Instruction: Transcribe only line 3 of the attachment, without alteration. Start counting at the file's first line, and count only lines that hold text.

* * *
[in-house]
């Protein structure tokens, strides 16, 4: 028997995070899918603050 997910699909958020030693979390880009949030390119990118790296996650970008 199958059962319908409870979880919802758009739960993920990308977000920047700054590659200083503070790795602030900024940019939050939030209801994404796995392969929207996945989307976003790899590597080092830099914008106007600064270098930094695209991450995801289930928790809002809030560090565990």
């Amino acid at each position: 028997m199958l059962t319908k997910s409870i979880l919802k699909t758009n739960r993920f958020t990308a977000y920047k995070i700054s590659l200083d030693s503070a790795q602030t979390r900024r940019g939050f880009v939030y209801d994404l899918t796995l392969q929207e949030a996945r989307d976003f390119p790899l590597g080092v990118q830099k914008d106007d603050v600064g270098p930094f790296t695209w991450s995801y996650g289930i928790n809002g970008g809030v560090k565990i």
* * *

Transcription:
């Amino acid at each position: 028997m199958l059962t319908k997910s409870i979880l919802k699909t758009n739960r993920f958020t990308a977000y920047k995070i700054s590659l200083d030693s503070a790795q602030t979390r900024r940019g939050f880009v939030y209801d994404l899918t796995l392969q929207e949030a996945r989307d976003f390119p790899l590597g080092v990118q830099k914008d106007d603050v600064g270098p930094f790296t695209w991450s995801y996650g289930i928790n809002g970008g809030v560090k565990i």